Suede vs Velvet Breathability
Velvet is more breathable than suede. Apart from the features of their origin materials, their production process is also one reason resulting in velvet being more breathable. Suede production will use the chemical treatment to make it more durable and rigid, which also lowers its breathability. While velvet passes through looming and spinning processes that create double layers simultaneously. This special process allows velvet fabric has lots of small holes for air circulation, making it highly breathable.
Suede and velvet have good heat retention in cold weather. But the heat retention mechanism is a little different. Velvet is fluffy and ultra soft, its thickness and high fiber content allow velvet to keep the heat from escaping, so it helps your body get warm quickly. However, the suede fabric absorbs moisture and then releases heat to keep warm. And suede is windproof, which can avoid heat escape.
Suede and velvet are moisture-wicking to some degree, but they do not perform well at this point. And compared with suede, velvet has a better performance to absorb moisture. The level of wicking ability depends on what material it uses. Generally, velvet made from silk, wool, linen, and cotton has a high level of moisture-wicking ability. The moisture-wicking ability of the suede fabric is low because it has been treated with chemicals and has low breathability which affects its moisture absorption.
Both suede and velvet do not stretch a lot. Traditional velvet has no stretchability, but today’s synthetic velvet which blends with stretchy materials such as spandex and polyester could stretch well. Sometimes you may feel a little stretch of velvet fabric, actually, it is just a normal that many fabrics have. Once the fiber is woven into the fabric, it will perform like that. Therefore, if you need stretchy, comfortable, and luxurious velvet, synthetic velvet will be a nice choice to meet your needs.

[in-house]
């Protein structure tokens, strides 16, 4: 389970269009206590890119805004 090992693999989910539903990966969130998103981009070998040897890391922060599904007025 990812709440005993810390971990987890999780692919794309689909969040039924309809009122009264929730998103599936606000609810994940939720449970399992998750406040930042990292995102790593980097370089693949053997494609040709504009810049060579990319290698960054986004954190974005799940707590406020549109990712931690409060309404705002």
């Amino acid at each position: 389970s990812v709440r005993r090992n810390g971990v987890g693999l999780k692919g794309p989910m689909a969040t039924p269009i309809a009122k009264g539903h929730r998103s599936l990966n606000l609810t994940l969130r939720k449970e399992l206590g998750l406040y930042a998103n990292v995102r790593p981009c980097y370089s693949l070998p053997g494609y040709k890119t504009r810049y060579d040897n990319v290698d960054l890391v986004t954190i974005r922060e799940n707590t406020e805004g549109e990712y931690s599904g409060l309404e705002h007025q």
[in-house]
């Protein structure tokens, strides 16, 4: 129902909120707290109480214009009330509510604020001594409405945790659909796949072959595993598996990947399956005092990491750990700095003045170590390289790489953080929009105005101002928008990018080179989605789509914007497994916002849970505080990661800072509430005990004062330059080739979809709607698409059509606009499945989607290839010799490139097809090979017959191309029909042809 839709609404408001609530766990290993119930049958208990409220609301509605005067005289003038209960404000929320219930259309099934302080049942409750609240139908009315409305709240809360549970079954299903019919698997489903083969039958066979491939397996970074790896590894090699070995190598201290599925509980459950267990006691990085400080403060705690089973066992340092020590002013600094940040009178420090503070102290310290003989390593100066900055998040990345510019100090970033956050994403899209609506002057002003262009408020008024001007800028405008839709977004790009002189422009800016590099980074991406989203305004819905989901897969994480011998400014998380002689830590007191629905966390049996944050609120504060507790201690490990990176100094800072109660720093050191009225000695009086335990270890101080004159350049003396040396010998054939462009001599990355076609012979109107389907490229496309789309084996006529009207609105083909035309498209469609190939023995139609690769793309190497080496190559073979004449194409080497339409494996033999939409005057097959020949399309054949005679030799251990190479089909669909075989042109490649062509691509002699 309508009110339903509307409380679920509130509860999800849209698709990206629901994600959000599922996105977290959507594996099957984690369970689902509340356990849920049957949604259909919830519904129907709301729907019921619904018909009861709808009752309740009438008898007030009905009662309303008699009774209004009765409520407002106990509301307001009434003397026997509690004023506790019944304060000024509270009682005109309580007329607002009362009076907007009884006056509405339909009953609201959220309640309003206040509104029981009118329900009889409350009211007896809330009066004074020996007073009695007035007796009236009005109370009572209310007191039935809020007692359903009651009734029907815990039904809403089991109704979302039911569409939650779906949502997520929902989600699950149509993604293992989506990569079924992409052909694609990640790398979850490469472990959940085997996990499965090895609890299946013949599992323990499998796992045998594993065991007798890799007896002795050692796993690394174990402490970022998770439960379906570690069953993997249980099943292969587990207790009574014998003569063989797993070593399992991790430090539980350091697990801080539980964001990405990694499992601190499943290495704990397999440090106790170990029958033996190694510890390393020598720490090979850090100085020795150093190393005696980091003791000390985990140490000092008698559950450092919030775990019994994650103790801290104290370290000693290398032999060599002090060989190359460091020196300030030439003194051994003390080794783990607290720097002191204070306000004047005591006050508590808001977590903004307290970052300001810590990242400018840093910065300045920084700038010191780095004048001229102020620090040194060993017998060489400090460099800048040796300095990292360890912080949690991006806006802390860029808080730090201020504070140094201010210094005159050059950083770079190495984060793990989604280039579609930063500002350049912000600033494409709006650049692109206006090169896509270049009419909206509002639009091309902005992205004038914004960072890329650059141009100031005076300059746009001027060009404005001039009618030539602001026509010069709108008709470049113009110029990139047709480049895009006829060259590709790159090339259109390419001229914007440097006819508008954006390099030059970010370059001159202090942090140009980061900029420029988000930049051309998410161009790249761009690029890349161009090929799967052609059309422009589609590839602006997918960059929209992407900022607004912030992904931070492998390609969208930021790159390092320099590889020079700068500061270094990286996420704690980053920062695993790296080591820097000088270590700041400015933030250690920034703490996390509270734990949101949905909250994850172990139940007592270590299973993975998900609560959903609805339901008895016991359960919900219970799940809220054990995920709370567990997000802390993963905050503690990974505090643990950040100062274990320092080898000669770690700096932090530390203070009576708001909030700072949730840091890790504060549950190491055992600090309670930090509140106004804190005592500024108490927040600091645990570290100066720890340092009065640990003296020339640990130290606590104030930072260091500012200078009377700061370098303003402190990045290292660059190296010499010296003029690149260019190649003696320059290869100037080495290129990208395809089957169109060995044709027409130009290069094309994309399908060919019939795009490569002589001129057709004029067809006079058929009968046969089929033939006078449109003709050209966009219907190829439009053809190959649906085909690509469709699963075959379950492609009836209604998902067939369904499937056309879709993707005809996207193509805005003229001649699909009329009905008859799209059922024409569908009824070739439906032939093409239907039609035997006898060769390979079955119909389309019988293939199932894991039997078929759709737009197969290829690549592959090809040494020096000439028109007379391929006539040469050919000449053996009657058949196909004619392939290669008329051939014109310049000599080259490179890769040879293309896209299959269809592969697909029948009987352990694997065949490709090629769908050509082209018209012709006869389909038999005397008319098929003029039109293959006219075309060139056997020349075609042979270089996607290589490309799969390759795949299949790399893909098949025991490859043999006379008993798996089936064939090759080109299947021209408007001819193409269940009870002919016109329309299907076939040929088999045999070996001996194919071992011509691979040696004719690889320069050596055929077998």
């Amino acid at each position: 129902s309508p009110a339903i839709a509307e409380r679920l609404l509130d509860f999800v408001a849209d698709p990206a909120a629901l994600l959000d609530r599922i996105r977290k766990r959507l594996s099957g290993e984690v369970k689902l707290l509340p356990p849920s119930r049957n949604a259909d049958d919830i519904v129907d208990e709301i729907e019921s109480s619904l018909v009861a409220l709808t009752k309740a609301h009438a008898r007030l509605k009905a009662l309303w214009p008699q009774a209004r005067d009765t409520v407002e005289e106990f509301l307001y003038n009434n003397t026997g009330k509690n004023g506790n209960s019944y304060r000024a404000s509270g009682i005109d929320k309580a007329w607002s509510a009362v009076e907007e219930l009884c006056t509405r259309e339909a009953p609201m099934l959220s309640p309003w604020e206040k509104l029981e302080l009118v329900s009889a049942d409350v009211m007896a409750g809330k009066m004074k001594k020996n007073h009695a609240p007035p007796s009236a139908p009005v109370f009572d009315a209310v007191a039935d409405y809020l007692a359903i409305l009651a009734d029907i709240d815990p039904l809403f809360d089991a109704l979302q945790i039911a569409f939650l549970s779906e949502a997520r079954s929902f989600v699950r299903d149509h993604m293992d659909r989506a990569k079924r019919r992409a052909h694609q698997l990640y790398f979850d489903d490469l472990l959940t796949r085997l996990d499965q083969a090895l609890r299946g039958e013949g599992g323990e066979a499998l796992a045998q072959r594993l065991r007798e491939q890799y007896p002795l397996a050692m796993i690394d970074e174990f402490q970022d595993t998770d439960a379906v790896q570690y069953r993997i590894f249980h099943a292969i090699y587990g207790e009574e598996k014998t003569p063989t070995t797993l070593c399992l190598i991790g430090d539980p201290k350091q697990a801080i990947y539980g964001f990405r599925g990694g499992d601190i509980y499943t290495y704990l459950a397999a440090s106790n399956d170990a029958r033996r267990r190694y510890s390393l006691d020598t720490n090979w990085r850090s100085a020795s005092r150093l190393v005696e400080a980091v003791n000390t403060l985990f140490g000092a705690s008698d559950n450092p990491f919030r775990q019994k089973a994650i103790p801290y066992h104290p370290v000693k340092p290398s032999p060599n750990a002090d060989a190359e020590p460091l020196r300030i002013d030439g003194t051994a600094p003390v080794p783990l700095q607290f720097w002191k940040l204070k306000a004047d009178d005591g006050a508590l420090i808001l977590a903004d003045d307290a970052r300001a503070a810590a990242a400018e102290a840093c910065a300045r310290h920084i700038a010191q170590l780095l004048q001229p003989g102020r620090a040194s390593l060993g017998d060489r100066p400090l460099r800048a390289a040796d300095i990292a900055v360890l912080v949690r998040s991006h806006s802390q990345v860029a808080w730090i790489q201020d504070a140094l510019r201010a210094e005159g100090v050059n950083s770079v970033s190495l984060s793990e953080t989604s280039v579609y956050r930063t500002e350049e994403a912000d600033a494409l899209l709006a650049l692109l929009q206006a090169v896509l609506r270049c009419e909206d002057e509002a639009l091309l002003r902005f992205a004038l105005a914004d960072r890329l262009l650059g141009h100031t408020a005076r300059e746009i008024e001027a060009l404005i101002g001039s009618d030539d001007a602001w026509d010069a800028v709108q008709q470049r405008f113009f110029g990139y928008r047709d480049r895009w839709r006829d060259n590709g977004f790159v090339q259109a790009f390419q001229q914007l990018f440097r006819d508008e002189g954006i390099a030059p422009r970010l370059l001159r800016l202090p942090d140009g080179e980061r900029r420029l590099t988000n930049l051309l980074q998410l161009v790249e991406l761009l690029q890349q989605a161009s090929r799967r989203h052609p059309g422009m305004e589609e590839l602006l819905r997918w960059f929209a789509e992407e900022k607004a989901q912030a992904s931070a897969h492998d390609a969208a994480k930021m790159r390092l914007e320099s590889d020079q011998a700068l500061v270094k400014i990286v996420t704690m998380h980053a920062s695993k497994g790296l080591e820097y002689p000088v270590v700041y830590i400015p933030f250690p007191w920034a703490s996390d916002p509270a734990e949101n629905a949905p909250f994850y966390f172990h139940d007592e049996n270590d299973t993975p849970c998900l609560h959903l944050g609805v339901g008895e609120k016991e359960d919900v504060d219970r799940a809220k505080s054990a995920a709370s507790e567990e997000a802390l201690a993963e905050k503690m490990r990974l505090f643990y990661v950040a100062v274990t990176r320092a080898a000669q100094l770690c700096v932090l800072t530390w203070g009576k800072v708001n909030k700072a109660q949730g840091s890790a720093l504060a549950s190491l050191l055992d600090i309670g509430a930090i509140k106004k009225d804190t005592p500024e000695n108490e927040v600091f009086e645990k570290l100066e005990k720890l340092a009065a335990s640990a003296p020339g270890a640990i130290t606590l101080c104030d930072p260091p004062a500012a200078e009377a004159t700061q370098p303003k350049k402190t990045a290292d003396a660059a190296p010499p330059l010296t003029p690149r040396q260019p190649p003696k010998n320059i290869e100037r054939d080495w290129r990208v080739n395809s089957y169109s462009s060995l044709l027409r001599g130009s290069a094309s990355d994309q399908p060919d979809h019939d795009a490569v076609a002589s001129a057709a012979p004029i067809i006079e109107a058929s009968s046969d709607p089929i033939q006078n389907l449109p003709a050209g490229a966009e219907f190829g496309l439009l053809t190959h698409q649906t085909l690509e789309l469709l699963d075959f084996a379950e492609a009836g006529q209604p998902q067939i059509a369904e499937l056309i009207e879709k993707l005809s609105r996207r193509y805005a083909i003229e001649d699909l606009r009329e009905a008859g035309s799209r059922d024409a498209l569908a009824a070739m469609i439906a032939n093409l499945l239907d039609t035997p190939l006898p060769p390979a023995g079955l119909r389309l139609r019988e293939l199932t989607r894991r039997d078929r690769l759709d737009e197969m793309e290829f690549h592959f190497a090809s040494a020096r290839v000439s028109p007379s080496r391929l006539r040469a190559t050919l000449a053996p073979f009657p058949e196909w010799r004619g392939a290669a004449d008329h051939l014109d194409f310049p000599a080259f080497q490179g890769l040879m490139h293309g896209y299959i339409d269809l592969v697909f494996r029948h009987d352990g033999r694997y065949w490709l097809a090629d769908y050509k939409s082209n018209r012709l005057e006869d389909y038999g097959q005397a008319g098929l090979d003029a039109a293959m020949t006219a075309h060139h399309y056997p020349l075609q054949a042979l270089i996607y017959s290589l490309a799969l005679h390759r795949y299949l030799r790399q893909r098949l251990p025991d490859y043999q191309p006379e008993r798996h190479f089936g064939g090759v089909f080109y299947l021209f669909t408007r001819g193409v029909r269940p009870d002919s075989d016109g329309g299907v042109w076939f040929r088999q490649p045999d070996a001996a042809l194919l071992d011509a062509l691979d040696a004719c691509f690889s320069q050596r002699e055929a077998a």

Though suede fabric has low stretchability, the suede products will stretch and get loose over time. So if you search on Google for “how to stretch suede”, you will get lots of answers.
Both suede and velvet have wide uses in our daily life. Suede is more suitable for all kinds of everyday wear, and velvet is more common in home decor. For example, there are a variety of suede shoes, suede jackets, wallets, and household products. As for velvet, home decor such as curtains, tablecloths, and bedding sheets often use synthetic velvet, which is cheap and easy to take care of.
Easy of Care
As mentioned above, suede and velvet have various uses. For different uses, tips to take care of suede are different. For instance, when cleaning your suede jackets, you should ask for professional suede and leather cleaning service, which can prolong its lifespan.
Compared with suede, taking care of velvet is easier. Please keep in mind that do not press the velvet when wet. Because it may damage its fabric structure. And if you need to remove its wrinkles after long-time wearing, you’d better use a steam iron to avoid burning the velvet.
Suede vs Velvet Cost
Suede and velvet are considered luxurious fabrics, so their price is high in most cases. Usually, the cost of suede per yard is higher than that of velvet. And the price per yard of suede often depends on its quality and the ways to manufacture it. The survey shows the cost of high-quality suede is between 30 to 40 dollars per yard.
Traditional velvet made of silk is expensive, but now there are various types of synthetic velvet on the market, and the cost of the velvet has reduced a lot. The survey shows that velvet costs between 6 to 22 dollars per yard.
Both suede and velvet are soft to the feel. And we have discussed the nine differences between suede and velvet fabrics, including breathability, softness, stretchability, ease of care, cost, etc. Suede fabric is common to see in jackets, shoes, and bags, while velvet can be found in dresses and home decors such as curtains and beddings. Knowing their differences allows you to choose the suitable one as needed.